Bills seek to maintain laws, expand consumer access; minimum pricing elimination makes state budget
By Lauren Daley
A number of bills concerning the sale of beverage alcohol and associated operations are going before the Connecticut Legislature this 2017 session. Here is a brief rundown of proposals that could impact the state’s beverage industry and their status as of press time.
In related industry legislative news, Gov. Dannel P. Malloy presented his budget for the next two fiscal years to the General Assembly on Feb. 8. The plan includesa bill eliminating minimum bottle pricing law for alcohol, as a part of larger elements to address the state’s $1.7 billion deficit.
The Connecticut Beverage Journal will be following the budget story and bill status throughout the legislative session. Full bill text and testimony on bills can be found on www.cga.ct.gov.
House Bill 5923 would prevent the publication of advertising by liquor retailers that suggests that discounts are being given for liquor regulated by minimum bottle pricing. The bill proposes that general statutes be amended to provide that any person who engages in false or misleading advertising in the sale of liquor, including the sale of alcoholic liquor in violation of minimum bottle price provisions, shall have committed a violation of the general statutes and shall be subject to all applicable fines, penalties and provisions of the general statutes, as well as a mandatory $25,000 fine for each day of publication of such advertising. The bill was discussed at a public hearing on Feb. 7.
House Bill 5925 would amend general statutes to make intentional violation of the alcoholic liquor minimum bottle law a per se violation of section 42-110b of the general statutes, subject to a 10-day alcoholic liquor permit suspension for each permit premises of a permit holder found to be in violation and the imposition of a fine of not less than $50,000 for each day of such violation at each location, in addition to any existing penalties. The bill was discussed at a public hearing on Feb. 7.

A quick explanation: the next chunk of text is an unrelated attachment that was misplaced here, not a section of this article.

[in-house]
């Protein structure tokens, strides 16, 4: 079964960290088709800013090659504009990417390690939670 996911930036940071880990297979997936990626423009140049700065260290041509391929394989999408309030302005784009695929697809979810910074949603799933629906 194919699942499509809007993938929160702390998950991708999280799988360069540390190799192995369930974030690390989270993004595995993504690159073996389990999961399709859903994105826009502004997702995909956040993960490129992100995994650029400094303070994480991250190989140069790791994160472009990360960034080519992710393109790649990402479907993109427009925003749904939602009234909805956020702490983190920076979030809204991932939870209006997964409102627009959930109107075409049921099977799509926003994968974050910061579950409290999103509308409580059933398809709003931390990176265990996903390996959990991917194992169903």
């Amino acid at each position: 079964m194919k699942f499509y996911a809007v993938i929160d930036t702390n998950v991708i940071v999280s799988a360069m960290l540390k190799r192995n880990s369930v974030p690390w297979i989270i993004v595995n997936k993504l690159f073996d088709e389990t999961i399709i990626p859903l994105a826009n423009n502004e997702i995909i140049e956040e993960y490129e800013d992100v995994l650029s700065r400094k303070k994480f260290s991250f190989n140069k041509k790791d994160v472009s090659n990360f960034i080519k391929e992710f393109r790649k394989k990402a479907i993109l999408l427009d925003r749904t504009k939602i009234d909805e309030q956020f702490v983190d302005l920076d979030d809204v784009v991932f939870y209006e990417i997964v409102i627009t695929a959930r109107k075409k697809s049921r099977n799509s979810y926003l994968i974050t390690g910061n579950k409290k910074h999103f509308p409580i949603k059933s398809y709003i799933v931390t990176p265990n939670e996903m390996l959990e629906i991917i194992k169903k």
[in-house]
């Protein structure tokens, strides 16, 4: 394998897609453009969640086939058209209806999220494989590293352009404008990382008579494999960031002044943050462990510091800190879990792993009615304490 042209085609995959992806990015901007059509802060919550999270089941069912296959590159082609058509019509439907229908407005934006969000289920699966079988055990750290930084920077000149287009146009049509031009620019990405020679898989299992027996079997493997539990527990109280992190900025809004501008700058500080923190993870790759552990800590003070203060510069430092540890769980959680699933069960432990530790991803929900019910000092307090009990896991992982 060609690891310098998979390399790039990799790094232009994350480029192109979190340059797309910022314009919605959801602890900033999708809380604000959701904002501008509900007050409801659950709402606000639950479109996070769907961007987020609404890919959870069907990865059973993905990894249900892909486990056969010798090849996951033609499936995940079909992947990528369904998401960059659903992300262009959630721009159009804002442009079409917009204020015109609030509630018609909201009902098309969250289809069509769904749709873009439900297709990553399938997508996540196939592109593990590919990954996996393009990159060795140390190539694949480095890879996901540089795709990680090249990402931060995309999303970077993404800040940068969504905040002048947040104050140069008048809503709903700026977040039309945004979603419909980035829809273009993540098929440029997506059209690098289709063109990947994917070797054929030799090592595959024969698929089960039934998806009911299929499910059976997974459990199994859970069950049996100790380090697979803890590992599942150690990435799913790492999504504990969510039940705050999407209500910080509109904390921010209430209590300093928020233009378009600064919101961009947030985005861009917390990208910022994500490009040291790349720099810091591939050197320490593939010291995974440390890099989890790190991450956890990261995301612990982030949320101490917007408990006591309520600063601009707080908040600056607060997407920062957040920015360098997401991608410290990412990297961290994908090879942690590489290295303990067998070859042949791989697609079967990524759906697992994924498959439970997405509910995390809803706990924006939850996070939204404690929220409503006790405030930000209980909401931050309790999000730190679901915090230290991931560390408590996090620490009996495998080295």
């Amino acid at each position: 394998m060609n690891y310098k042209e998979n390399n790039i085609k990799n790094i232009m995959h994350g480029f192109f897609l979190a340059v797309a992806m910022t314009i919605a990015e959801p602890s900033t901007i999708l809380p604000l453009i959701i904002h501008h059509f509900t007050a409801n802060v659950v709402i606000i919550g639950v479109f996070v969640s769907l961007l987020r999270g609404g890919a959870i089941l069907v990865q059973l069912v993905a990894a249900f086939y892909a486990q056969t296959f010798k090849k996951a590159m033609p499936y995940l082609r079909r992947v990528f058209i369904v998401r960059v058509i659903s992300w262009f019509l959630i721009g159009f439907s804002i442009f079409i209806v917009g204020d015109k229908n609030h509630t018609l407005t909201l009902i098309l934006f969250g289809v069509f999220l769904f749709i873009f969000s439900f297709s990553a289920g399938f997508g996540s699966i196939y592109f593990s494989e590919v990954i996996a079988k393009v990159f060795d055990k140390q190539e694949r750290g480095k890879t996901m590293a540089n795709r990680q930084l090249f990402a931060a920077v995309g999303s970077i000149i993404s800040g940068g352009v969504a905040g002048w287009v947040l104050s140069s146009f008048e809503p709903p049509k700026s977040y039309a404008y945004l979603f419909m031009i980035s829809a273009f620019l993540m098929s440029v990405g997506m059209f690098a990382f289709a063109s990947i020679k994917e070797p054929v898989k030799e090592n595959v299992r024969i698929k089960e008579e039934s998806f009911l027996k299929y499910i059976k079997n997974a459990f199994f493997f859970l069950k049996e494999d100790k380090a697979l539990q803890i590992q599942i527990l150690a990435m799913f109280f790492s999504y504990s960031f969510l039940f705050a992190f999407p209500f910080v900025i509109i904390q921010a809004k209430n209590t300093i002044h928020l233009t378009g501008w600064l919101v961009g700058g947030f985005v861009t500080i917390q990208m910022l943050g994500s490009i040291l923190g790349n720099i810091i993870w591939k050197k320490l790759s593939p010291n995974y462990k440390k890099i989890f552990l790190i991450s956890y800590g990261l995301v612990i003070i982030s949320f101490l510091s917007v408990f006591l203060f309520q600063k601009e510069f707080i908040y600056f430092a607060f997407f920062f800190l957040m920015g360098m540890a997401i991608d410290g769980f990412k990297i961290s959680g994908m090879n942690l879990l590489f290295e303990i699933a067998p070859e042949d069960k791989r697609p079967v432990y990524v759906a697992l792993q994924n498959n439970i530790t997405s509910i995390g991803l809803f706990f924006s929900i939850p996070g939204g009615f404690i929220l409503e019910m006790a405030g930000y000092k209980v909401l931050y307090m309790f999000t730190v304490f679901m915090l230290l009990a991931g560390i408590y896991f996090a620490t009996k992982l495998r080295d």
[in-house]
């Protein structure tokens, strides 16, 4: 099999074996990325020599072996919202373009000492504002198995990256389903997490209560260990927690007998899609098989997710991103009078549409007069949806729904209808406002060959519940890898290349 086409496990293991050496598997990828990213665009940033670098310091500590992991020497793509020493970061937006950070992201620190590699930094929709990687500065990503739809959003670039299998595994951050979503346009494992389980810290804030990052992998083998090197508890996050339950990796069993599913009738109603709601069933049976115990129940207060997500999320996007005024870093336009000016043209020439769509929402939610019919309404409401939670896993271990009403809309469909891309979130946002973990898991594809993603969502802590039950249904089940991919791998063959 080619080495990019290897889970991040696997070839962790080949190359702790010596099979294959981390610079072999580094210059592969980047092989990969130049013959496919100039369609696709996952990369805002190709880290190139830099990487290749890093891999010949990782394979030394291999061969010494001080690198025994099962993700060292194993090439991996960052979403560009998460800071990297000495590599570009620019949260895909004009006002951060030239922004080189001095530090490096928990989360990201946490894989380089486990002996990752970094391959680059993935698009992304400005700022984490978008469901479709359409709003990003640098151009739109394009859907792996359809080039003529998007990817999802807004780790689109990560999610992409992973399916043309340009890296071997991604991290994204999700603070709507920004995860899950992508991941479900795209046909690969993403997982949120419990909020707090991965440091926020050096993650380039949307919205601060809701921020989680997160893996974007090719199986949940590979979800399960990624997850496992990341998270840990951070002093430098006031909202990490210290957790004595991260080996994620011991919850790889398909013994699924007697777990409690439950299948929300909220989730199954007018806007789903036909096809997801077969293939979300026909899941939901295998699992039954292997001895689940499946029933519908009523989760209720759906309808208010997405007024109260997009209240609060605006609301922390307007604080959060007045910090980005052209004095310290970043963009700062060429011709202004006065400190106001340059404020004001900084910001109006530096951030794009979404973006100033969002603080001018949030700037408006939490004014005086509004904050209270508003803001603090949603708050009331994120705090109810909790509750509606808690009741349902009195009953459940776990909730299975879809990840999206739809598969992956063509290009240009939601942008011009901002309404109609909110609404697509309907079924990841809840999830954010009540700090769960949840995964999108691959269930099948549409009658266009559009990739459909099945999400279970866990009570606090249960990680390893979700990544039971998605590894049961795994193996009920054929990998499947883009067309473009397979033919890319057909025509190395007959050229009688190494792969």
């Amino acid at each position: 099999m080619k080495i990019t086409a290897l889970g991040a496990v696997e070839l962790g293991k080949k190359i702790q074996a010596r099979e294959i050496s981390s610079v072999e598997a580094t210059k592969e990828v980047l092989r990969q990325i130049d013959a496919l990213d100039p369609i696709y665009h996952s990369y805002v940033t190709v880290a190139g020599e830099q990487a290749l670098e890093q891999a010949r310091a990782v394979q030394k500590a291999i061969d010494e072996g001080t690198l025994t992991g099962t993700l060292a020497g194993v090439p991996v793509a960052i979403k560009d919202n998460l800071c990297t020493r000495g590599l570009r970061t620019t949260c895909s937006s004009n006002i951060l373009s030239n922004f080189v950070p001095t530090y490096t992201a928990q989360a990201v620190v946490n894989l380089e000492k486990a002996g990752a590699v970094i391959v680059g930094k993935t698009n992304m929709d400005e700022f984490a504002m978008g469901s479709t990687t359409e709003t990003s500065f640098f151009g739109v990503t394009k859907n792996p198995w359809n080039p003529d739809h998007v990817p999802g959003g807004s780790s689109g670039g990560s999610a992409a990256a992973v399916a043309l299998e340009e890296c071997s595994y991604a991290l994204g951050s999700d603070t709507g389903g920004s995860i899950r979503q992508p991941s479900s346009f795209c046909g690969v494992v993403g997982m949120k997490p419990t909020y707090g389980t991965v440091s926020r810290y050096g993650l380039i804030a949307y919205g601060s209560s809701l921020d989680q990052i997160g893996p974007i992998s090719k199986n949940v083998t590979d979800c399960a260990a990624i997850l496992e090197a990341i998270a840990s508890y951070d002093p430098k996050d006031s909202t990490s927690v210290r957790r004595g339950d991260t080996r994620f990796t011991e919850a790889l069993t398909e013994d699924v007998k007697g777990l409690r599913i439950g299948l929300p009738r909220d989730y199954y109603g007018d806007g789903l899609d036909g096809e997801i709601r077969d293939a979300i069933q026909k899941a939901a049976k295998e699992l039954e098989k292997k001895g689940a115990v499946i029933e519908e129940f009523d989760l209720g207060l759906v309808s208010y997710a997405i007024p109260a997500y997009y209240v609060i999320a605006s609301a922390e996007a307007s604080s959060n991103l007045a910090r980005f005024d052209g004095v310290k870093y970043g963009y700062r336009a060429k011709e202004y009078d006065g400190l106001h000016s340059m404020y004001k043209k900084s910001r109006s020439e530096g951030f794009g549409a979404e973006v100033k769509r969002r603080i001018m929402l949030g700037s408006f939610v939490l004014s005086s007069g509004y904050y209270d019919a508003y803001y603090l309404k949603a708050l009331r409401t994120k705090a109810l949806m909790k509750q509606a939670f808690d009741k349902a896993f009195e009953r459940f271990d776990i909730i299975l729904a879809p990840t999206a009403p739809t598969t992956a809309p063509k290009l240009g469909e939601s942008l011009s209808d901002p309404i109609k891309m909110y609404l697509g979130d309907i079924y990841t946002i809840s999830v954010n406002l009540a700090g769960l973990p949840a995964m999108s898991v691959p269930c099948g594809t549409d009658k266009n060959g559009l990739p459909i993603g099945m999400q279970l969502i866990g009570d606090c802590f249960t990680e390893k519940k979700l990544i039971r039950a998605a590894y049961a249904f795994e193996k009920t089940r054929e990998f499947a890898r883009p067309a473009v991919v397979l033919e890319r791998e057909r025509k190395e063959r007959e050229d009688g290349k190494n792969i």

Senate Bill 192 would allow tastings of beer produced by Connecticut corporations at grocery stores. Its purpose is to encourage the sale of beer made by Connecticut companies. It was referred to the Joint Committee on General Law on Jan. 18.
House Bill 5933 proposes to allow package store permittees to sell growlers of Connecticut-brewed beer. It was referred to the Joint Committee on General Law on Jan. 19.
House Bill 5260 would allow certain alcoholic liquor license holders to obtain extended-use permits which would authorize the sale of liquor until 4 a.m. in specific entertainment zones designated by the Commissioner of Consumer Protection. It was introduced by Rep. Christopher Rosario and referred to the Joint Committee on General Law on Jan. 6.
House Bill 5730 proposes that permittees authorized to sell alcoholic beverages for on-premise consumption could use an automated self-serve alcoholic liquor machine that would work upon activation of a payment card by an employee of the permittee or a person whom the permittee has verified to be 21 years of age or older. Such automated machine may not dispense a serving of more than 32 ounces of beer, 10 ounces of wine or 3 ounces of spirits before the payment card must be reactivated by the permittee. The bill was discussed at a public hearing on Feb. 7.
House Bill 5928 proposes to promote the growing of hops and barley in Connecticut by creating a farm brewery manufacturer permit. The bill was discussed at a public hearing on Feb. 7.
House Bill 5713 proposes to allow farms to operate on-site distilleries under certain conditions. The Joint Committee on the Environment voted to draft the bill on Feb. 8.
House Bill 5938 proposes to exempt craft beer manufactured in-state and sold in-state from state labeling requirements, provided such craft beer is in compliance with all applicable federal regulations. The purpose is to remove the burden on the in-state manufacture of craft beer. It was referred to the Joint Committee on General Law on Jan. 19.
House Bill 5926 would require any out-of-state manufacturer or shipper of beer, spirits and wine to place all shipments coming into the state in a warehouse facility for no less than 48 hours, to allow inspection of such products by the state, before being shipped to distributors or retailers directly, unless the receiving distributor or retailer is able to segregate such shipments in its own in-state warehouse to allow for inspection by the state. Its purpose is to allow for verification for taxation and public health purposes. The bill was discussed at a public hearing on Feb. 7.
House Bill 5932 would remove the label requirement for alcoholic beverages manufactured and sold only in the state of Connecticut. It was referred to the Joint Committee on General Law on Jan. 19.
Updates on developing stories, will be posted. This story was updated on Feb. 8, 2017.